Stress and anxiety have long been implicated in the development of harmful drinking, its escalation to alcoholism and relapse to drinking following a period of abstinence. The INIAstress consortium uses a state-of-the-art translational approach (mice, monkeys and humans) to understand the complex interaction of stress and excessive drinking and identify novel, effective and tailored treatment strategies for alcoholism.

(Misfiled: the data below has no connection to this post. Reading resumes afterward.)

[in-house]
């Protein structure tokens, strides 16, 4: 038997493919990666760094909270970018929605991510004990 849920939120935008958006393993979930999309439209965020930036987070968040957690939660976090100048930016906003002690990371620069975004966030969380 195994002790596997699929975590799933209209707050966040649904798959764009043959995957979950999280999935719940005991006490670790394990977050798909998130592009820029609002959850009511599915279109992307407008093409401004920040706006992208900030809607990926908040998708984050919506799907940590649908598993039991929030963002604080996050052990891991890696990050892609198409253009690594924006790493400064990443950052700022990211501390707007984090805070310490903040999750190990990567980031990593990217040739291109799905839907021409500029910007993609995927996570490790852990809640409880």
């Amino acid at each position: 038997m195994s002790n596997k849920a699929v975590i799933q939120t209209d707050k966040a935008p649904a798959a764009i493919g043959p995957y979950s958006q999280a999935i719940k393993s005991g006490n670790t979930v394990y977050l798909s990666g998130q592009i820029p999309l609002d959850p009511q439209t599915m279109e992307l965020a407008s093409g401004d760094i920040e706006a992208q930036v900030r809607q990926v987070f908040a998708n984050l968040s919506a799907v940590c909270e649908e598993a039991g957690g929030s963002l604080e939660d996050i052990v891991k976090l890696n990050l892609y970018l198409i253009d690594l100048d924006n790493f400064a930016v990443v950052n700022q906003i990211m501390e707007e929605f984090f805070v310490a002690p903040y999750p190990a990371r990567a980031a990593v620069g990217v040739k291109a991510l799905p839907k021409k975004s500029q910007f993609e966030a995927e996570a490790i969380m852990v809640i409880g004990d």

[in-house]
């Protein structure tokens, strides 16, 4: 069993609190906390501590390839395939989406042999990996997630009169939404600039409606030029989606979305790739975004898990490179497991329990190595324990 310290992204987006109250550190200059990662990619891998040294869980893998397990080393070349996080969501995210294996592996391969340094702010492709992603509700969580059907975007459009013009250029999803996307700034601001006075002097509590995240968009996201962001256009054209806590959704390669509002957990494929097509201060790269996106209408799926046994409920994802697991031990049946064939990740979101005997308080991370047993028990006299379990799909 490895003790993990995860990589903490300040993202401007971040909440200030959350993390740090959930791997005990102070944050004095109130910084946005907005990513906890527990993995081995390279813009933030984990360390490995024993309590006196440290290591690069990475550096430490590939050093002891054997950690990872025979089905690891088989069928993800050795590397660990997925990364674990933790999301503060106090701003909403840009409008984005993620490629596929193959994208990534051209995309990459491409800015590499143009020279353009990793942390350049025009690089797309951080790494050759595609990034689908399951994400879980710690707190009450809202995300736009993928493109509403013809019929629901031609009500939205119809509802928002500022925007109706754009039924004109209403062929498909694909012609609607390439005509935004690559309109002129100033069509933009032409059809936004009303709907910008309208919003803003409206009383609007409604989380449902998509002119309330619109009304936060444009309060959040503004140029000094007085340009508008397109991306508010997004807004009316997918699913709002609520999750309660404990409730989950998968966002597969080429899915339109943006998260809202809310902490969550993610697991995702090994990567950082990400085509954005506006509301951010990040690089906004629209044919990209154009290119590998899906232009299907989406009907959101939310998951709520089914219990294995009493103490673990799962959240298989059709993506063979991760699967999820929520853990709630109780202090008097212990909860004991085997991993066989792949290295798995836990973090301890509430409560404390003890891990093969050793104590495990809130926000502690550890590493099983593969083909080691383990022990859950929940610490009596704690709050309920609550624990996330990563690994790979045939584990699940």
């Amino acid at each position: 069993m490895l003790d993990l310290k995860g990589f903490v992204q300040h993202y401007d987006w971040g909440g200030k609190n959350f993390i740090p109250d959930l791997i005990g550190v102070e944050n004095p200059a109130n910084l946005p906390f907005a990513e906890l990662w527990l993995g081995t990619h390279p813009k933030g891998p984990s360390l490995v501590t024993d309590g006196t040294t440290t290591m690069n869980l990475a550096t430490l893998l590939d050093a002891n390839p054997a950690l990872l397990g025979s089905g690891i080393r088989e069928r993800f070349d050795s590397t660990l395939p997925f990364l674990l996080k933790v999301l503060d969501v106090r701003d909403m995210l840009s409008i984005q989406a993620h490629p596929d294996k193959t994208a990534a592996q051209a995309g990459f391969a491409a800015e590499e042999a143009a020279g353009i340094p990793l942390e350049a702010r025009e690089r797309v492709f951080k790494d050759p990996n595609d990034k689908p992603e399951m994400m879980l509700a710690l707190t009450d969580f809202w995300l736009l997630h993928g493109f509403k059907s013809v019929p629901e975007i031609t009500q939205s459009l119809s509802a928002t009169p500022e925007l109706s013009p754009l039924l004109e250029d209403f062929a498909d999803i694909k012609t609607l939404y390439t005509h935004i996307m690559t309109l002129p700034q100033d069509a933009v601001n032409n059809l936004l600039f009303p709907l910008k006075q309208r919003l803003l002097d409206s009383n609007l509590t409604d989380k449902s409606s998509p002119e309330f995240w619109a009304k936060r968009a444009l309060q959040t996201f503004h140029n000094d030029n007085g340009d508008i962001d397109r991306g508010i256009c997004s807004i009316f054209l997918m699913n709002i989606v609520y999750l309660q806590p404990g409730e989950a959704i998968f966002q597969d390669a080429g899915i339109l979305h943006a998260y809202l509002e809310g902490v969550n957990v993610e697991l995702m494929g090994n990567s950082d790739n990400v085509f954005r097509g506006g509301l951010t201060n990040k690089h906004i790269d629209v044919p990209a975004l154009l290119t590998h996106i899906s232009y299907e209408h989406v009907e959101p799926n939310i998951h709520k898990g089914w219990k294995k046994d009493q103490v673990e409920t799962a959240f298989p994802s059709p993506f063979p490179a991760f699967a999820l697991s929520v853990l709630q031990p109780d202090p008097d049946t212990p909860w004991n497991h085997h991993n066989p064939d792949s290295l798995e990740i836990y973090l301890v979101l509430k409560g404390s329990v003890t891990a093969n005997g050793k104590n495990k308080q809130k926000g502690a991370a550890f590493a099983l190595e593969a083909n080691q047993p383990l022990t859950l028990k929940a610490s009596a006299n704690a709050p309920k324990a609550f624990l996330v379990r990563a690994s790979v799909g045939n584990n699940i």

Since its inception in 2002, INIAstress has had the primary goal of coordinating and facilitating translational, multidisciplinary and integrative research aimed at elucidating genetic and environmental influences on brain mechanisms that mediate excessive alcohol (ethanol) consumption, the response to stress, and the reciprocal relationship between excessive drinking, the physiological state of stress, and the subjective state of anxiety. Through this characterization we have helped to define factors that contribute to an individual's risk for the development of alcoholism, revealed underlying mechanisms and conditions that promote excessive and harmful drinking, and forged progress towards discovering novel, more effective, and tailored treatment strategies. We continue our cross-species approach and have further refined our INIAstress projects and cores to inform us about unique adaptations in brain circuitry following chronic intermittent ethanol exposure (ethanol-allostasis) that impact subsequent interaction of stress and ethanol to promote further excessive drinking. Collectively, these collaborative studies directly integrate behavioral, endocrine, neural and genetic data from animal models to humans within a scope of expertise and thematic inquiry.